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Wednesday, 26 June 2013
Page: 7140

Asylum Seekers


Ms JULIE BISHOP (CurtinDeputy Leader of the Opposition) (14:44): My question is to the Prime Minister. Does the Prime Minister agree with her Minister for Foreign Affairs, who stated yesterday that the surge in asylum seeker arrivals generated by people smugglers was 'overwhelmingly not people fleeing persecution but economic migrants' and was intruding on Australia's humanitarian program? If so, why is the government granting protection visas to nine out of 10 people who arrive by boat illegally?


Ms GILLARD (LalorPrime Minister) (14:45): I thank the Deputy Leader of the Opposition for her question because it enables me to explain some of the approach that the government takes here. There are various stages of assessment of asylum seeker claims, and when people present and raise no reasonable prospect that they have a protection claim when it is clear that they are seeking, to use the terminology, to be economic migrants—that is, that they have come here for economic reasons—then we endeavour to promptly return people. For example, with the outflow from Sri Lanka, we are very promptly returning people. Indeed, we have returned more than 1,000 people because they have been screened out of any assessment process because they are economic migrants.

Then there are some people who raise a credible claim that they may be able to engage Australia's protection obligations. I understand it to be bipartisan policy that we be signatories to the refugee convention, and if people raise a credible claim then that claim is appropriately assessed. That is, it is assessed in the same way that claims have been assessed in this country for some period. These are not just the policies of one side of politics—they are assessed by the department and then there are various review levels, including the Refugee Review Tribunal. I remind the member opposite who asked the question that when she sat on the government benches this also used to occur. Out of those processes, yes, there is screening, so that if people are economic migrants and not engaging our protection obligations we move promptly to return them.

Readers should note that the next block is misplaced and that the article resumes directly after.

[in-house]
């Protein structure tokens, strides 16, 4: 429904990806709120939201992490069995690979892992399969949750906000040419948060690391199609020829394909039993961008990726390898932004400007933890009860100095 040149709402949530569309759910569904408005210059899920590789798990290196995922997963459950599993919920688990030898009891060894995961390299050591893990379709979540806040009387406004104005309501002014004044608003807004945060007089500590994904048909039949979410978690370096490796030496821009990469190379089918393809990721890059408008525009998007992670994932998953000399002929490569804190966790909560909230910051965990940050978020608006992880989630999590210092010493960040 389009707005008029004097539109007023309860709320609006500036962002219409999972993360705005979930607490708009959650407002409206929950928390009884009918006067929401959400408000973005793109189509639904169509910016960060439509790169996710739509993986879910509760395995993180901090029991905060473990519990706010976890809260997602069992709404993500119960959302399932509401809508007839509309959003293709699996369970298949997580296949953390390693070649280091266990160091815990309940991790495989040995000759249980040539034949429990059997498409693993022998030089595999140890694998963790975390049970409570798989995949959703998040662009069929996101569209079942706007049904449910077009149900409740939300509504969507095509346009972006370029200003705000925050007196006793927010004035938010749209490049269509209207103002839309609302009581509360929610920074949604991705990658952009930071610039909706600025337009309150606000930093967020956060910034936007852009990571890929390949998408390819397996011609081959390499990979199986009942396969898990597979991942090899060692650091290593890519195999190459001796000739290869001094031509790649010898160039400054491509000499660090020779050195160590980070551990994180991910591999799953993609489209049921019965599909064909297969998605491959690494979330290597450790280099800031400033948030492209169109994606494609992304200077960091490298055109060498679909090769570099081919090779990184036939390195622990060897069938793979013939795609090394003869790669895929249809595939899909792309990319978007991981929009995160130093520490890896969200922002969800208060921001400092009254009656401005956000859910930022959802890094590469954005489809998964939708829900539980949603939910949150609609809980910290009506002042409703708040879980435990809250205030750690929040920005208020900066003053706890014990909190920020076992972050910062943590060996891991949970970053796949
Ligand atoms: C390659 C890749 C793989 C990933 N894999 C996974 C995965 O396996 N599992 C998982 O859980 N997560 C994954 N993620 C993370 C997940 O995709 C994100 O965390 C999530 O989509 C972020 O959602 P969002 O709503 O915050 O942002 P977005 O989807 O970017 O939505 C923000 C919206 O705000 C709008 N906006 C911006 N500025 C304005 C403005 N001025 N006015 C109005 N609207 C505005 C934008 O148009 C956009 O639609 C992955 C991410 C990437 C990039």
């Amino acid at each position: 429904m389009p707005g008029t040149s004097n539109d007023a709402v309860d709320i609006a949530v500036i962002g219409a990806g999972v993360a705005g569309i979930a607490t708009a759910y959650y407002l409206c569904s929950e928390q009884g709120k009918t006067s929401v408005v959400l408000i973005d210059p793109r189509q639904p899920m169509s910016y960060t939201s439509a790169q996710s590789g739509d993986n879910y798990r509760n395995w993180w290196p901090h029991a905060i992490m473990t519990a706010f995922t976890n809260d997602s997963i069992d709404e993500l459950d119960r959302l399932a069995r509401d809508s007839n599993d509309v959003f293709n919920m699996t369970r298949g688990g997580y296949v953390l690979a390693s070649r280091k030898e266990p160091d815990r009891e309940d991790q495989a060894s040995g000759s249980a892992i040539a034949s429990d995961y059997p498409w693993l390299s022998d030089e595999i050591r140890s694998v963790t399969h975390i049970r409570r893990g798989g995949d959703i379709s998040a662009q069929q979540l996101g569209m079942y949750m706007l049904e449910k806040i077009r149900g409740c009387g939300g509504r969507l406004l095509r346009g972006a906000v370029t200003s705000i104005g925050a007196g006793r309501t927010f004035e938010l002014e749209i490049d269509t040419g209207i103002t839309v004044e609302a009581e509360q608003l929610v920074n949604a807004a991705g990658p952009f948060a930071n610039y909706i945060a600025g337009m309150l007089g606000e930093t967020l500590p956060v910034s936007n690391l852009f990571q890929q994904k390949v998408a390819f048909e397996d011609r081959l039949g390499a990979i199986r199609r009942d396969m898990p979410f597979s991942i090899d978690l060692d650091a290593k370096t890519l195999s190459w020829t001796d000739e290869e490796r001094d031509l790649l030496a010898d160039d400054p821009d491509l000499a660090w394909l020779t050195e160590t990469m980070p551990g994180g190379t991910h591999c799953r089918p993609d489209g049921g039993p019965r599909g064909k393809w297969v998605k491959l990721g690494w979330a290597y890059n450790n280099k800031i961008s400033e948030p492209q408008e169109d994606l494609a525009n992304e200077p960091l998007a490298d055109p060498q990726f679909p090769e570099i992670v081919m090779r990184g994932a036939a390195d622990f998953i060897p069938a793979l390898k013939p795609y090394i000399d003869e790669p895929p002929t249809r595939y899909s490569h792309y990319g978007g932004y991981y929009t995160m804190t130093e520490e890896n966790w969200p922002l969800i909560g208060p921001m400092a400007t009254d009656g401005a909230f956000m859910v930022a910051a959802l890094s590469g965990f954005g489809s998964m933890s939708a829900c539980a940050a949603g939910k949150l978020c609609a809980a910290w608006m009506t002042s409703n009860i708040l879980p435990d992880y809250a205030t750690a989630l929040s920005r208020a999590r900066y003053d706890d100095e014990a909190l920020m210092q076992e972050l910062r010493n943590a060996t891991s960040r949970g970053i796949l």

It pays in this debate to deal with the facts, it pays to deal with the complexity and it pays to properly ground your policies based on an understanding of both. That is what we do, as advised by experts through the Houston panel. That is not what the opposition does; it would prefer to stay with its negativity and its simplistic slogans, to come into the parliament and vote for more boats.